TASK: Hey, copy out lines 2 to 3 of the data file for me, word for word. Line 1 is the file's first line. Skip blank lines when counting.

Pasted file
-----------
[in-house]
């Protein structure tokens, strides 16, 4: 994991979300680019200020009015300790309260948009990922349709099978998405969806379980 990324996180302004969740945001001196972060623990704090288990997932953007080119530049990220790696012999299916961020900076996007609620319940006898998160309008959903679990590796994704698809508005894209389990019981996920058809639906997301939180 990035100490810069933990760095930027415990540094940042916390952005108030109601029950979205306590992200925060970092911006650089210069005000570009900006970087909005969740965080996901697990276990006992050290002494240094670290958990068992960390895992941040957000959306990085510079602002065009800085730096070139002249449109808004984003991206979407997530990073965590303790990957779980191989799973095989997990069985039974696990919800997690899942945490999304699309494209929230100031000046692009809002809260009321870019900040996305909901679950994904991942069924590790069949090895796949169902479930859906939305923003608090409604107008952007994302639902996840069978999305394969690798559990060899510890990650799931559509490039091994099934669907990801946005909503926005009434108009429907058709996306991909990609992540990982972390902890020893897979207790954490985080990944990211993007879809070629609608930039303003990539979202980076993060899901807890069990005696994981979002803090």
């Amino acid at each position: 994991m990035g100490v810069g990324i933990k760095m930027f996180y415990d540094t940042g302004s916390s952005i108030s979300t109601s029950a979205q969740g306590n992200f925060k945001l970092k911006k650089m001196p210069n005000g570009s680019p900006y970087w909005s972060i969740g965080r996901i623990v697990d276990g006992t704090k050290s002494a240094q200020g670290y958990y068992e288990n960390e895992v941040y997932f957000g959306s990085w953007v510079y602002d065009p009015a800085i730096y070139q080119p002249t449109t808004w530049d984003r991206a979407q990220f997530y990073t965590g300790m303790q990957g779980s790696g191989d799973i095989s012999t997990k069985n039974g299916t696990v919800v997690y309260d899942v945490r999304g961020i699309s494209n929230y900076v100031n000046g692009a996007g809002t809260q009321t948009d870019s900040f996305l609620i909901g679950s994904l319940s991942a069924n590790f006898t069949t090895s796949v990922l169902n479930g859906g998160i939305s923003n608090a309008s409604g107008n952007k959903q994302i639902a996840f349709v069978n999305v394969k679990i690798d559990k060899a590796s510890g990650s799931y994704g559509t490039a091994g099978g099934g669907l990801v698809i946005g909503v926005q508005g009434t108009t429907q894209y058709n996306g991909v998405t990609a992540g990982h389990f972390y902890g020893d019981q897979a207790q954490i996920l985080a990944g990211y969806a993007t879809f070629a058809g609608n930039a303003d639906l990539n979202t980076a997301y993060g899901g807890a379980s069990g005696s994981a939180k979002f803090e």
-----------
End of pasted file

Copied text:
């Protein structure tokens, strides 16, 4: 994991979300680019200020009015300790309260948009990922349709099978998405969806379980 990324996180302004969740945001001196972060623990704090288990997932953007080119530049990220790696012999299916961020900076996007609620319940006898998160309008959903679990590796994704698809508005894209389990019981996920058809639906997301939180 990035100490810069933990760095930027415990540094940042916390952005108030109601029950979205306590992200925060970092911006650089210069005000570009900006970087909005969740965080996901697990276990006992050290002494240094670290958990068992960390895992941040957000959306990085510079602002065009800085730096070139002249449109808004984003991206979407997530990073965590303790990957779980191989799973095989997990069985039974696990919800997690899942945490999304699309494209929230100031000046692009809002809260009321870019900040996305909901679950994904991942069924590790069949090895796949169902479930859906939305923003608090409604107008952007994302639902996840069978999305394969690798559990060899510890990650799931559509490039091994099934669907990801946005909503926005009434108009429907058709996306991909990609992540990982972390902890020893897979207790954490985080990944990211993007879809070629609608930039303003990539979202980076993060899901807890069990005696994981979002803090």
């Amino acid at each position: 994991m990035g100490v810069g990324i933990k760095m930027f996180y415990d540094t940042g302004s916390s952005i108030s979300t109601s029950a979205q969740g306590n992200f925060k945001l970092k911006k650089m001196p210069n005000g570009s680019p900006y970087w909005s972060i969740g965080r996901i623990v697990d276990g006992t704090k050290s002494a240094q200020g670290y958990y068992e288990n960390e895992v941040y997932f957000g959306s990085w953007v510079y602002d065009p009015a800085i730096y070139q080119p002249t449109t808004w530049d984003r991206a979407q990220f997530y990073t965590g300790m303790q990957g779980s790696g191989d799973i095989s012999t997990k069985n039974g299916t696990v919800v997690y309260d899942v945490r999304g961020i699309s494209n929230y900076v100031n000046g692009a996007g809002t809260q009321t948009d870019s900040f996305l609620i909901g679950s994904l319940s991942a069924n590790f006898t069949t090895s796949v990922l169902n479930g859906g998160i939305s923003n608090a309008s409604g107008n952007k959903q994302i639902a996840f349709v069978n999305v394969k679990i690798d559990k060899a590796s510890g990650s799931y994704g559509t490039a091994g099978g099934g669907l990801v698809i946005g909503v926005q508005g009434t108009t429907q894209y058709n996306g991909v998405t990609a992540g990982h389990f972390y902890g020893d019981q897979a207790q954490i996920l985080a990944g990211y969806a993007t879809f070629a058809g609608n930039a303003d639906l990539n979202t980076a997301y993060g899901g807890a379980s069990g005696s994981a939180k979002f803090e």